The DOJ brief also blasts BLAG’s reliance on the so-called “responsible parenting and child-rearing” theory, which posits that the purpose of marriage is to encourage heterosexuals to raise their offspring in stable family environments.
“Even apart from expert consensus that children raised by gay and lesbian parents are as likely to be well adjusted as children raised by heterosexual parents,” DOJ argues, DOMA “does nothing to promote responsible opposite-sex parenting or to prevent irresponsible same-sex parenting. Denying federal benefits to married same-sex couples creates no additional incentive for heterosexual couples to marry, procreate, or raise children together; nor does it disturb any state-conferred parental rights for same-sex couples.”
It is striking to read such arguments in a brief filed by the federal government, considering that early in President Barack Obama’s first term a DOJ brief filed in then-pending litigation caused a firestorm of protest by making the same arguments that BLAG makes now and that this newest brief rejects. The president’s “evolution” on same-sex marriage, as reflected in the arguments now being made by his administration, seems nearly complete.
The jurisdictional issues raised by the Supreme Court in December may seem arcane and a bit of a side-show, but they may yet result in the court abstaining from deciding this case on the merits.
The high court may decide that since DOJ agrees with the Second Circuit’s opinion in the Windsor case, Verrilli’s petition for review presents no real “case or controversy,” a requirement for judicial review. It could also conclude that BLAG, as a committee of Congress, has no “standing” to defend DOMA before the Supreme Court, since no House member has any personal financial or liberty interest in ensuring the law is upheld.
It is unusual for the government to appeal a lower court ruling it agrees with. And BLAG did not file its petition for review of the Second Circuit ruling until after the court had granted DOJ’s petition. The Supreme Court has made no announcement about whether that petition has been granted or denied.
If the Court decides that the case is not properly before it, it may dismiss the petition and possibly vacate Windsor’s victory at the Second Circuit Court of Appeals, as well.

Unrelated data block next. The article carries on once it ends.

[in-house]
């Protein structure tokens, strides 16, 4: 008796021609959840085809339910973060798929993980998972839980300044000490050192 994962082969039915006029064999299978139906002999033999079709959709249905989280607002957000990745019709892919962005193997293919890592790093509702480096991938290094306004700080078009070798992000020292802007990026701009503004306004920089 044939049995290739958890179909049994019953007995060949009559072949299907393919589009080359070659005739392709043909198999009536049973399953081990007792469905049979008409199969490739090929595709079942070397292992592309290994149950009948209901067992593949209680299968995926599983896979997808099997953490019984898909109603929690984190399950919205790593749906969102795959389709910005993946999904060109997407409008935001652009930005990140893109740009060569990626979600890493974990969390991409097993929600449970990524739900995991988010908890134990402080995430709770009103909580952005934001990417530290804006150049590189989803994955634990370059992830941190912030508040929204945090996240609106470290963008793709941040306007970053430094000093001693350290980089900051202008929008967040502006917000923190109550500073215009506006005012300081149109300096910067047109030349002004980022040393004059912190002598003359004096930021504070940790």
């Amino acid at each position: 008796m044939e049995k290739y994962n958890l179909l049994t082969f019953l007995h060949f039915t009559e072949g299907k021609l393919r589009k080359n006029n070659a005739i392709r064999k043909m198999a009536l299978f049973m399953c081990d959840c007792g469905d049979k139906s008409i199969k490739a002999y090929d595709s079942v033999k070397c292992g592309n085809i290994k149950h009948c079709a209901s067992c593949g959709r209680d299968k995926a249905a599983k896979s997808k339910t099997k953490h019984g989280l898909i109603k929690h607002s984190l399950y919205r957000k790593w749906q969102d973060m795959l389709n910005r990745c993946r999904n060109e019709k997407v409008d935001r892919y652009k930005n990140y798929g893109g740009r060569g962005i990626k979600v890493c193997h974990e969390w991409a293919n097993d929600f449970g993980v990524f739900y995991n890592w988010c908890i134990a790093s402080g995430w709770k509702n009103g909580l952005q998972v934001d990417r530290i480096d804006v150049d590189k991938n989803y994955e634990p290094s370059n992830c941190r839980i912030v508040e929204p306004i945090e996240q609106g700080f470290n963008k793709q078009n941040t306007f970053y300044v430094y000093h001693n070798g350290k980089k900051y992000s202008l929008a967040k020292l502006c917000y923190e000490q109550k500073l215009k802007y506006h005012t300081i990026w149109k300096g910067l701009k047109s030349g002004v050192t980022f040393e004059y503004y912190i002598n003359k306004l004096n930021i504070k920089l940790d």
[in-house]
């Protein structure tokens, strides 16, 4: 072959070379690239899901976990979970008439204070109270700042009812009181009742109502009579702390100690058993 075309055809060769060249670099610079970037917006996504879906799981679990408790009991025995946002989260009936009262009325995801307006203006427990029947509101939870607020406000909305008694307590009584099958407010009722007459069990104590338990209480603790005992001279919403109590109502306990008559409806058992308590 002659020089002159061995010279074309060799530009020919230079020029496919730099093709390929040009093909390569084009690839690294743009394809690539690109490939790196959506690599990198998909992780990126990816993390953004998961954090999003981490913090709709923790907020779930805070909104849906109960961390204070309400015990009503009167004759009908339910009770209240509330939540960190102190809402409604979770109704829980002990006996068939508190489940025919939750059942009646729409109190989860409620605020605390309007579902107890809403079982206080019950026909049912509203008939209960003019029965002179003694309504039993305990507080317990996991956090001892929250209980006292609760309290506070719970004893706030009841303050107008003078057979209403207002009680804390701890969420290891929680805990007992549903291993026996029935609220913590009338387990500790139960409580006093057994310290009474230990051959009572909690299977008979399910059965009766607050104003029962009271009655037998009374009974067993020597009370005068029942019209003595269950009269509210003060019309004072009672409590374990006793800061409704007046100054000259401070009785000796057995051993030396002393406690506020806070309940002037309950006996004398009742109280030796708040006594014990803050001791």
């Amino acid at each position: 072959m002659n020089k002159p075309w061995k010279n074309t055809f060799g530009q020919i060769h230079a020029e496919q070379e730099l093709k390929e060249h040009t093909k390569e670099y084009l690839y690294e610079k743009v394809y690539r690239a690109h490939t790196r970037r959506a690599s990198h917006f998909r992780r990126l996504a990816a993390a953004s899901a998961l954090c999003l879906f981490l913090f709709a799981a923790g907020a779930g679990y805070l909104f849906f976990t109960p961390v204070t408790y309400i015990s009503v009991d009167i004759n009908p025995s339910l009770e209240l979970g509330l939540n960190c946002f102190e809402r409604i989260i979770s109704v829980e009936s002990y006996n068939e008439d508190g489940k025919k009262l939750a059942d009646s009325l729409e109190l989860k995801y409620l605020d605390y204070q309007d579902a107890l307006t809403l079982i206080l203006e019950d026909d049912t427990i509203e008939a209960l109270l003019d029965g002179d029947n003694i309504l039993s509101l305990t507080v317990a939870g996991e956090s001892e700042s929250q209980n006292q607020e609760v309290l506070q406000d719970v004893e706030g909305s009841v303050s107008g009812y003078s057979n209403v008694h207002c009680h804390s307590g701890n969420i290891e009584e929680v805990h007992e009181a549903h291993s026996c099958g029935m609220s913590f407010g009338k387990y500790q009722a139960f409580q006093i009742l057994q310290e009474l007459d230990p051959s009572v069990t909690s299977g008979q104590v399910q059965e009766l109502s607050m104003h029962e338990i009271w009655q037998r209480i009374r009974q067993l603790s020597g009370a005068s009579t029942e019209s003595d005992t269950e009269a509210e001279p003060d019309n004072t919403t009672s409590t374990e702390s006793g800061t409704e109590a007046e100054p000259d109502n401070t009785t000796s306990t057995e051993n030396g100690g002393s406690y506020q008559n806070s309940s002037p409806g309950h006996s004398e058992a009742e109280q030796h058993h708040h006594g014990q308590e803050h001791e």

DOJ’s jurisdictional brief strongly argues that it is the exclusive representative of the interests of the government. Since the government continues to enforce DOMA but has been ordered to pay Windsor a tax refund, it has an actual stake in the litigation. The Obama administration argues that BLAG’s role in the case should be limited to filing a “friend of the court” brief rather than as an actual party with a stake in the outcome.
BLAG, in contrast, argues that the institutional interest of Congress in being free to pass laws regarding sexual orientation without being subjected to heightened judicial scrutiny is sufficient to justify its participation. Its brief notes that the House Republican majority authorized BLAG to “continue” representing the House in the Windsor case, though it did not have such explicit authorization when it first intervened.
Windsor’s brief on the jurisdiction questions backs up DOJ in arguing that the government’s agreement with the Second Circuit’s ruling does not deprive the Court of jurisdiction over the case. Windsor points out that under federal law, in order to sue for a tax refund she is required to sue the United States, which has refused to issue it despite her victories in the lower courts. Her only recourse is having the Supreme Court order the government to pay it. As a result, the government, as represented by DOJ, is a necessary party in this case.
Windsor also argues that the question of BLAG’s standing is not relevant to the question of the court’s jurisdiction since her legal claim is against the government, not against the House of Representatives.